Thousands evacuate as dueling storms take aim at U.S. Gulf Coast

A rescue worker is seen near a house where a mother and her son lost their lives after Storm Laura passed through Santo Domingo, Dominican Republic August 23, 2020. REUTERS/Ricardo Rojas
A rescue worker is seen near a house where a mother and her son lost their lives after Storm Laura passed through Santo Domingo, Dominican Republic August 23, 2020. REUTERS/Ricardo Rojas

At least 10 people have already died in the storms

By Jennifer Hiller and Ernest Scheyder

HOUSTON (Reuters) – Hurricane Marco and Tropical Storm Laura tore through the Caribbean and Gulf of Mexico on Sunday, forcing thousands of coastal residents in Louisiana and Cuba to flee, and flooding roads in Haiti’s capital, with damage across the region expected to worsen this week.

Marco, which strengthened into a hurricane on Sunday with sustained winds of 75 mph (120 kph), is forecast to make landfall along the Louisiana coast on Monday.

Laura, which hit the Dominican Republic and Haiti earlier on Sunday, killing at least 10 people before striking Cuba on Sunday evening, is forecast to strengthen into a hurricane before making landfall in Texas or Louisiana on Thursday.

U.S. President Donald Trump issued a disaster declaration on Sunday for Louisiana. He had previously issued a similar declaration for Puerto Rico.

In New Orleans, Billy Wright spent his Sunday buying bottled water, non-perishable food and an attic ax, which can be used to chop through a roof if floodwaters block doors and windows. The 33-year-old attorney lives with his fiancee in a one-story house just blocks from a canal that failed during 2005’s Hurricane Katrina.

“You’d rather have it and not need it than be stuck in your attic with rising floodwaters,” said Wright. “Getting two storms back to back is a big concern.”

Louisiana Governor John Bel Edwards warned that tropical storm-force winds would arrive by Monday and told residents that if they did not leave by Sunday night they should be prepared to ride out both Marco and Laura.

Laura could strengthen into a Category 2 or 3 hurricane on the 5-step Saffir-Simpson scale for measuring hurricane intensity and move west, closer to Houston, said Chris Kerr, a meteorologist at DTN, an energy, agriculture and weather data provider.

Category 2 storms have sustained winds of at least 96 mph (155 kph). The threshold for Category 3 storms is 111 mph (178 kph).

In the Dominican Republic, at least three people died, including a mother and her 7-year-old son, due to collapsing walls. Laura knocked out power to more than a million people in that country, forced more than a thousand others to evacuate and collapsed several homes along the Isabela River, authorities said.

In Port-au-Prince people wading waist-deep in muddy water in some of the worst flooding the Haitian capital has seen in years.

Haitian authorities reported seven deaths, including at least two people swept away in flooding and a ten-year old girl crushed when a tree fell on her home. Coastal neighborhoods of the capital were strewn with debris.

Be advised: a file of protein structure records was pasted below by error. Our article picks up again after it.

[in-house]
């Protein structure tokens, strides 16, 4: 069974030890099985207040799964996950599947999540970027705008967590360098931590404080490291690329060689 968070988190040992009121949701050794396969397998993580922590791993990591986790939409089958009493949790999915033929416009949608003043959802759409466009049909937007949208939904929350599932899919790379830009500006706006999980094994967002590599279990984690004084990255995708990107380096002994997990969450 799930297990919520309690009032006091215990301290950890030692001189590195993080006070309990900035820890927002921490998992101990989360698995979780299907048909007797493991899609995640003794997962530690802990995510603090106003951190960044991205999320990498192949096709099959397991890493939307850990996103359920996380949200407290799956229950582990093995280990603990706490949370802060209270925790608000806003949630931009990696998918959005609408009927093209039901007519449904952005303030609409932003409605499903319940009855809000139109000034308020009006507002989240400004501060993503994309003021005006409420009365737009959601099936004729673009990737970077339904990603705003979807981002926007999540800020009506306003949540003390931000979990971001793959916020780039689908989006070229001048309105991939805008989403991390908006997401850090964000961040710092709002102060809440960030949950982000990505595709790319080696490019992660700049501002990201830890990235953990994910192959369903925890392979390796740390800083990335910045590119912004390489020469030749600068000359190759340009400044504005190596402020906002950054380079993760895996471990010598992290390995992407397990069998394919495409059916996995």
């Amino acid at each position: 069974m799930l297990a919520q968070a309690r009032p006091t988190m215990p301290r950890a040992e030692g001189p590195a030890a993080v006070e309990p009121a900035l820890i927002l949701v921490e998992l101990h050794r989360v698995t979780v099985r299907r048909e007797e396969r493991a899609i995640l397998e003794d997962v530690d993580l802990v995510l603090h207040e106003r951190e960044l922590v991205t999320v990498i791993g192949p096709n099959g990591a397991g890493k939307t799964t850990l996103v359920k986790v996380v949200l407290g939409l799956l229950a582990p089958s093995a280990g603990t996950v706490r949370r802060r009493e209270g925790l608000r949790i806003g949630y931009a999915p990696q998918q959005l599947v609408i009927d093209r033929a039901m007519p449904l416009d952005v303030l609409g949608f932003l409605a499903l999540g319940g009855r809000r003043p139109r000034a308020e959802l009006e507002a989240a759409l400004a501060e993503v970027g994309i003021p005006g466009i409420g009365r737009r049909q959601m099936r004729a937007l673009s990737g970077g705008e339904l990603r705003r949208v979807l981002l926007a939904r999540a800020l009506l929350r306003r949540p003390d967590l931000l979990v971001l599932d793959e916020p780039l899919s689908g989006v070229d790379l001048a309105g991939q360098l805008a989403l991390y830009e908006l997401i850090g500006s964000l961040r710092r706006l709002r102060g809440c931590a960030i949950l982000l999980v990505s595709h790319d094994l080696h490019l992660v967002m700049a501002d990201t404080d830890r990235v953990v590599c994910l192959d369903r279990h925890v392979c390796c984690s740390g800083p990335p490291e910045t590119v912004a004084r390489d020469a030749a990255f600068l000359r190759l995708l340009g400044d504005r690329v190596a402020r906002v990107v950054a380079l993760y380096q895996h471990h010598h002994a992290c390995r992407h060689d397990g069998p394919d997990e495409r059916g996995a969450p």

Laura hit eastern Cuba on Sunday evening with sustained winds of 60mph (95 kmph) downing trees and ripping flimsy roofing from buildings as it began a forecast 24-hour-treck from east to west along the southern coast of the largest island of the Caribbean.

The Cuban government said power was cut in the easternmost province of Guantanamo and would be shut down province by province as winds picked up across the country as a preventive measure.

Officials and residents, already exhausted by a six-month battle with the coronavirus pandemic and the severe scarcity it has brought, scrambled as Laura bore down to evacuate thousands along the coast and in inland areas vulnerable to flooding.


Back-to-back hurricanes hitting the U.S. coast within days could result in a prolonged period of hazardous weather, the National Hurricane Center said on Sunday.

The Federal Emergency Management Agency has sent teams to operations centers in Louisiana and Texas, spokesman Earl Armstrong said. The agency is prepared to handle back-to-back storms, he said, pointing to 2004 when four hurricanes took aim at Florida in a six-week period.

Officials in Louisiana’s coastal Lafourche Parish ordered residents of low-lying areas to evacuate by noon on Sunday. The U.S. Coast Guard also raised its warning for the Port of New Orleans, calling for ships to make plans to evacuate some areas.

The storms added to worries about the spread of COVID-19. Tulane University, the largest private employer in New Orleans, said it will close its testing center on Monday.

In Grand Isle, at Louisiana’s southern tip, authorities were placing sandbags to bolster its protective levy while energy companies pulled workers from offshore platforms and shut down oil production.

Equinor has finished evacuating its Titan oil-production platform in the U.S. Gulf of Mexico and shut-in oil production at the facility, a spokesman said on Sunday. BHP Group Plc also shut and evacuated its Shenzi and Neptune oil platforms, a spokeswoman said.

Oil producers, including BP Plc, Chevron Corp and Royal Dutch Shell Plc, had shut 58% of the Gulf’s offshore oil production and 45% of natural gas production on Sunday. The region accounts for 17% of total U.S. oil production and 5% of U.S. natural gas output.

(Reporting by Jennifer Hiller, Ernest Scheyder and Gary McWilliams in Houston, Marc Frank and Sarah Marsh in Havana, Andre Paultre in Port-au-Prince, Ezequiel Abiu Lopez in Santo Domingo, Barbara Goldberg in New York and Dan Whitcomb in Los Angeles; Editing by Chizu Nomiyama, Lisa Shumaker and Daniel Wallis)

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